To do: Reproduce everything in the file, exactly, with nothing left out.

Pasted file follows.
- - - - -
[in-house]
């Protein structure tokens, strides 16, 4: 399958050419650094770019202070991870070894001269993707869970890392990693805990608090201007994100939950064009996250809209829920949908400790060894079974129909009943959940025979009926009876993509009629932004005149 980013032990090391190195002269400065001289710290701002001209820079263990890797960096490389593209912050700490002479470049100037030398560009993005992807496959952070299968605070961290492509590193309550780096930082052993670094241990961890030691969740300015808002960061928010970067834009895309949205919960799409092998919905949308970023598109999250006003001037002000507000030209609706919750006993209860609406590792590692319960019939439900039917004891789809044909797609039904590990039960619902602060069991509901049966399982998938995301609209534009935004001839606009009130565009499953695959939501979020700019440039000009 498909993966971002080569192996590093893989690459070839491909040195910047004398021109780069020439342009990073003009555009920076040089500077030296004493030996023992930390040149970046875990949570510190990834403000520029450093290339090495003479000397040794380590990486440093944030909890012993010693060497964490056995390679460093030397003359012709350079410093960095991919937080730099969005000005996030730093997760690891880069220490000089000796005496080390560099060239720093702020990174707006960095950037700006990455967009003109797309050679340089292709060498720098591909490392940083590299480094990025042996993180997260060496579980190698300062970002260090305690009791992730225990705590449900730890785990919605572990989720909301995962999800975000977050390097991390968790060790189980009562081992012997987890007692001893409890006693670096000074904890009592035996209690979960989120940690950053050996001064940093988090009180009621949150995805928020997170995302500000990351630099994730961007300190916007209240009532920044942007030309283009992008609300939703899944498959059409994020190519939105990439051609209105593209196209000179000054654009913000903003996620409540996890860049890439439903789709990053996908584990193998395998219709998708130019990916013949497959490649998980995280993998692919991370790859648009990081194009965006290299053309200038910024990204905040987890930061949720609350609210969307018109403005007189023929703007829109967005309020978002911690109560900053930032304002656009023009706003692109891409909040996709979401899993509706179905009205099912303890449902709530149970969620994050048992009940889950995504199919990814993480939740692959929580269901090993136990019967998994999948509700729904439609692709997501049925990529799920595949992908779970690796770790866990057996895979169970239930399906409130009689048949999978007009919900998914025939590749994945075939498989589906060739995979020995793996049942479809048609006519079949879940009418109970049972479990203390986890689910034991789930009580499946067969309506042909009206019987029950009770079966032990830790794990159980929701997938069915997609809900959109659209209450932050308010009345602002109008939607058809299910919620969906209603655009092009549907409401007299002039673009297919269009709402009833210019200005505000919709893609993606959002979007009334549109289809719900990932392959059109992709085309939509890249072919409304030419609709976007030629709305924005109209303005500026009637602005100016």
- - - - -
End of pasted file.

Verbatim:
[in-house]
């Protein structure tokens, strides 16, 4: 399958050419650094770019202070991870070894001269993707869970890392990693805990608090201007994100939950064009996250809209829920949908400790060894079974129909009943959940025979009926009876993509009629932004005149 980013032990090391190195002269400065001289710290701002001209820079263990890797960096490389593209912050700490002479470049100037030398560009993005992807496959952070299968605070961290492509590193309550780096930082052993670094241990961890030691969740300015808002960061928010970067834009895309949205919960799409092998919905949308970023598109999250006003001037002000507000030209609706919750006993209860609406590792590692319960019939439900039917004891789809044909797609039904590990039960619902602060069991509901049966399982998938995301609209534009935004001839606009009130565009499953695959939501979020700019440039000009 498909993966971002080569192996590093893989690459070839491909040195910047004398021109780069020439342009990073003009555009920076040089500077030296004493030996023992930390040149970046875990949570510190990834403000520029450093290339090495003479000397040794380590990486440093944030909890012993010693060497964490056995390679460093030397003359012709350079410093960095991919937080730099969005000005996030730093997760690891880069220490000089000796005496080390560099060239720093702020990174707006960095950037700006990455967009003109797309050679340089292709060498720098591909490392940083590299480094990025042996993180997260060496579980190698300062970002260090305690009791992730225990705590449900730890785990919605572990989720909301995962999800975000977050390097991390968790060790189980009562081992012997987890007692001893409890006693670096000074904890009592035996209690979960989120940690950053050996001064940093988090009180009621949150995805928020997170995302500000990351630099994730961007300190916007209240009532920044942007030309283009992008609300939703899944498959059409994020190519939105990439051609209105593209196209000179000054654009913000903003996620409540996890860049890439439903789709990053996908584990193998395998219709998708130019990916013949497959490649998980995280993998692919991370790859648009990081194009965006290299053309200038910024990204905040987890930061949720609350609210969307018109403005007189023929703007829109967005309020978002911690109560900053930032304002656009023009706003692109891409909040996709979401899993509706179905009205099912303890449902709530149970969620994050048992009940889950995504199919990814993480939740692959929580269901090993136990019967998994999948509700729904439609692709997501049925990529799920595949992908779970690796770790866990057996895979169970239930399906409130009689048949999978007009919900998914025939590749994945075939498989589906060739995979020995793996049942479809048609006519079949879940009418109970049972479990203390986890689910034991789930009580499946067969309506042909009206019987029950009770079966032990830790794990159980929701997938069915997609809900959109659209209450932050308010009345602002109008939607058809299910919620969906209603655009092009549907409401007299002039673009297919269009709402009833210019200005505000919709893609993606959002979007009334549109289809719900990932392959059109992709085309939509890249072919409304030419609709976007030629709305924005109209303005500026009637602005100016």